how a broken angel taught me patience.

i heard the thud of ceramic on wood first. a dull ‘thwack’ on the floor of my daughter’s room. then i heard the silence before the, “uh oh. i didn’t think that could break.”

i fought every instinct in my tired body to not rush in and immediately start pointing fingers and scolding. i fought it because my first instinct was to berate my husband for giving my daughter yet another breakable belonging of mine (they’re always mine, you know?). just a few weeks before she had thrown a porcelain dish from my trip to morocco on the hallway floor. it shattered it just enough to not be able to glue it back together. so all i wanted to do was huff and puff and act like a spoiled teenager.

once i had confirmed that everyone was physically okay, i asked what happened, and he said, “i thought she’d like the angel, but then she just let go of it. i thought it was made of wood so it wouldn’t matter, but then the arms broke off.” there it was, sitting in two pieces, a clean break of the arms of the angel. it was a fixable break, but for some reason it made me so angry that i let my spoiled teenager come through for just a moment, a split second. “i guess i can never have anything special in this house ever again, because nobody seems to care about it.”

and in that split second of losing my patience, i had hurt someone’s feelings, created tension in my marriage, and caused myself to become the bad guy in a situation that didn’t need one.

patience is a tender thing. it develops slowly, and unless you give it lots of attention, it won’t grow to be very strong. it’s a virtue, a gift of the holy spirit, and it happens to be the one that i lack the most. i never knew i didn’t have the gift of patience until i had a child, because it had never been tested on such a regular, unending basis. i could be patient for big things, here and there. but the little things, the minutiae of everyday, i simply was not able to tolerate being patient for those things.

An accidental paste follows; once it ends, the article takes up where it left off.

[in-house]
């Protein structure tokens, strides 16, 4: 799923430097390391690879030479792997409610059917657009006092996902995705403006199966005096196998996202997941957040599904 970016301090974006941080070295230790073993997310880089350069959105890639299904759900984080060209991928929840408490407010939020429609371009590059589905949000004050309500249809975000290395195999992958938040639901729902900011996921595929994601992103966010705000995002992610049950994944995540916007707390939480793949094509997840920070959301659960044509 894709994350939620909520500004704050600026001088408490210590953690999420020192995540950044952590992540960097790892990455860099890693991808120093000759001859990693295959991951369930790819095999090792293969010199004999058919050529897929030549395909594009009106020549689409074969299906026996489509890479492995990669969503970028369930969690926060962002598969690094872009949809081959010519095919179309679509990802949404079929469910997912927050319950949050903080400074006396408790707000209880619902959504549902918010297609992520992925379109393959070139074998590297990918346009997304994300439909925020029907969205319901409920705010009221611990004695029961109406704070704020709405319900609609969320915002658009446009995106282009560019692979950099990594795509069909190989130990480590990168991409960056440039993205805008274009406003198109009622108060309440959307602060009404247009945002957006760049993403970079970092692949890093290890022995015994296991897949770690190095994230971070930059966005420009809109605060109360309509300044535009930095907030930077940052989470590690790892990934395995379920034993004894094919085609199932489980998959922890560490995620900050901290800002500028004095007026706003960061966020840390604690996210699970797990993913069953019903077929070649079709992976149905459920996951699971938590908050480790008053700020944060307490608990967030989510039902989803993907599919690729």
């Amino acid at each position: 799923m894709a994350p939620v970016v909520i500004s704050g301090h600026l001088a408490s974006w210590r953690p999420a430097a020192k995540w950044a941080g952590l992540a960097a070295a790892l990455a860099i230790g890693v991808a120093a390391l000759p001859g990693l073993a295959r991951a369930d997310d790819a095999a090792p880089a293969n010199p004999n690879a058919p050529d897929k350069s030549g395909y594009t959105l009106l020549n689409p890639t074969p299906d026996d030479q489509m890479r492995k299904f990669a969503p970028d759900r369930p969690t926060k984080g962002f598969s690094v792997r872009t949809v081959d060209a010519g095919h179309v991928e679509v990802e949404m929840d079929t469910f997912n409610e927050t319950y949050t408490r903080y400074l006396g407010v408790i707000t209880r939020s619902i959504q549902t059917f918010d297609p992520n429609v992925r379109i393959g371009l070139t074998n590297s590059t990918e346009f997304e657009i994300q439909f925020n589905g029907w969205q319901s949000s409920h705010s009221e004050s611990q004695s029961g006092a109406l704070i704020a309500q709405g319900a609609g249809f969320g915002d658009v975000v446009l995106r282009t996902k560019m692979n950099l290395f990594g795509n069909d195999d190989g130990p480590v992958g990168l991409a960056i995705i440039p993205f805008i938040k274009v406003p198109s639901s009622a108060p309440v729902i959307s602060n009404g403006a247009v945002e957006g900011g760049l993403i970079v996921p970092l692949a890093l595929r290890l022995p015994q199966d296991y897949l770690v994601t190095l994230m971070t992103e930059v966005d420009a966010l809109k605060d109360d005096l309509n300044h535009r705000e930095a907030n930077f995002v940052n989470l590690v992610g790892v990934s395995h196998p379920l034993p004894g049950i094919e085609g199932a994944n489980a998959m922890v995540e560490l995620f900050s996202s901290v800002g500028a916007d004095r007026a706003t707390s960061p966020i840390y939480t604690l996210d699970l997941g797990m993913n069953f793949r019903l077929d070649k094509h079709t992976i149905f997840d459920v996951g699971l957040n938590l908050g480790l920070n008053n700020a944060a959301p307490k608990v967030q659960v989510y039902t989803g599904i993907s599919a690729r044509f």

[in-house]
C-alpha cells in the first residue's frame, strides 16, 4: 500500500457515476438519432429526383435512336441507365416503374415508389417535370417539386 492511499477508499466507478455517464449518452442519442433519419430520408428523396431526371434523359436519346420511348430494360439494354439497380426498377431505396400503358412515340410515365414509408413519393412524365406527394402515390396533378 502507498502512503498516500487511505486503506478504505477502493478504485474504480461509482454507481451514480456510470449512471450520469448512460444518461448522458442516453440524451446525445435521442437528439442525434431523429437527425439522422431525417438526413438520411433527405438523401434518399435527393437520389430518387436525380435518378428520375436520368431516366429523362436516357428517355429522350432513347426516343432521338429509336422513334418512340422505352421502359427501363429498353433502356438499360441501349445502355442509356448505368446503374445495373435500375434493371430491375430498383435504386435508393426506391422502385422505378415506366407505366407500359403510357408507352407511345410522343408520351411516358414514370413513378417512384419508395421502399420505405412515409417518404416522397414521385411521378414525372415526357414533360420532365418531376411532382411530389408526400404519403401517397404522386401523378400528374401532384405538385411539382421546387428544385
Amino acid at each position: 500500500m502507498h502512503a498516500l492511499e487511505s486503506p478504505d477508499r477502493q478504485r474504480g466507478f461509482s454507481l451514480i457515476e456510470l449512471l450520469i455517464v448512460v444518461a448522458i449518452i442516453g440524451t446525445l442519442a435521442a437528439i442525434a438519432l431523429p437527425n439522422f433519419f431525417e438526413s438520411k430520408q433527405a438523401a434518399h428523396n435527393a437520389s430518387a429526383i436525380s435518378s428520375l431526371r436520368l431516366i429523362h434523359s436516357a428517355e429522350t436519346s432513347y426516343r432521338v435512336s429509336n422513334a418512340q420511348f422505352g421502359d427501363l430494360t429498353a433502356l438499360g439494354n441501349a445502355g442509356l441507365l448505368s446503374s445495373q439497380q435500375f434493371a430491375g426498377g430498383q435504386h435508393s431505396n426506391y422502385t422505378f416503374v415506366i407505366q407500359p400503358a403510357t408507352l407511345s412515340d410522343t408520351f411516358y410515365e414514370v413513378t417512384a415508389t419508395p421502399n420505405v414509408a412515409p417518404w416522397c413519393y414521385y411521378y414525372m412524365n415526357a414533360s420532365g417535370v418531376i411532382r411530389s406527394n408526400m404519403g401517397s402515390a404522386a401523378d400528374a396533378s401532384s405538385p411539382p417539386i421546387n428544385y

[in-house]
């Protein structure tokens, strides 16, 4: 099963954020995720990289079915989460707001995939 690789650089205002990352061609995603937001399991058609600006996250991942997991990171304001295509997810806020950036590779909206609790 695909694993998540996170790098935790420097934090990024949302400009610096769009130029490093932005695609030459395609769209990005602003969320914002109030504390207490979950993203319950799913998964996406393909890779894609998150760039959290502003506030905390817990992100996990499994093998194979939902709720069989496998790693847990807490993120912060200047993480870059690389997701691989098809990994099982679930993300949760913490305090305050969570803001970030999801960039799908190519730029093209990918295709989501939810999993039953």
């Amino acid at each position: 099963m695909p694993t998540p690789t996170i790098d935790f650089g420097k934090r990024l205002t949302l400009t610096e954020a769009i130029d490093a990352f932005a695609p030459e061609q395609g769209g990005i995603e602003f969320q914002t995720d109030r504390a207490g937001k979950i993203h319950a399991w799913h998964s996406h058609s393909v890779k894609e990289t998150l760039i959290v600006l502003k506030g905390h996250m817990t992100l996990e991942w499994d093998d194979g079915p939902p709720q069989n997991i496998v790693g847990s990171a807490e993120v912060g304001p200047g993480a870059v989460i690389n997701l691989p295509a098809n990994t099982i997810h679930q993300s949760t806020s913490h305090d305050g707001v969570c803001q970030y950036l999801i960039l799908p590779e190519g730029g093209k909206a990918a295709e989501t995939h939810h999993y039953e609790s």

and then i had a baby. and my whole life became focused on the minutiae. getting dressed. eating. sleeping. getting from one place to another. and most of the time, those little things were out of my control. patience, it would seem, is the only way everyone gets out of early childhood (and marriage with young children) alive. what to do when you don’t have it? how do you have a happy marriage and a happy child if you won’t be patient with them?

after the angel broke, my husband showed me what grace and patience looks like. he fixed the angel and left it, along with a love note on our kitchen counter for me to find. he showed me what it is to be eternally patient, and be an example of God’s continuous patience for us, his children. it made me take a step back and realize that things happen everyday that are either fixable or not. there is no in between, no compromise, and so what’s the point of losing your patience over whether it is or isn’t fixable. my reaction won’t change anything, so why not show love and patience in every situation, whatever the outcome? why not live in God’s likeness, like He meant for us to do?

broken angel

life happens in the little things, so that’s where we need to show the most patience. and that, i realized, is my challenge in this life. my challenge is to find ways to be patient with those around me, to figure out how to bite my tongue longer, to stay calm during situations that deserve a little patience, no matter how much that pushes against my own nature. my flawed, impatient nature.

if you struggle with patience, just know that i am there with you in the struggle. and if i, with all that i am lacking in patience, can manage to get even the tiniest bit better, you can surely get there too. and it will be so worth it in the end.

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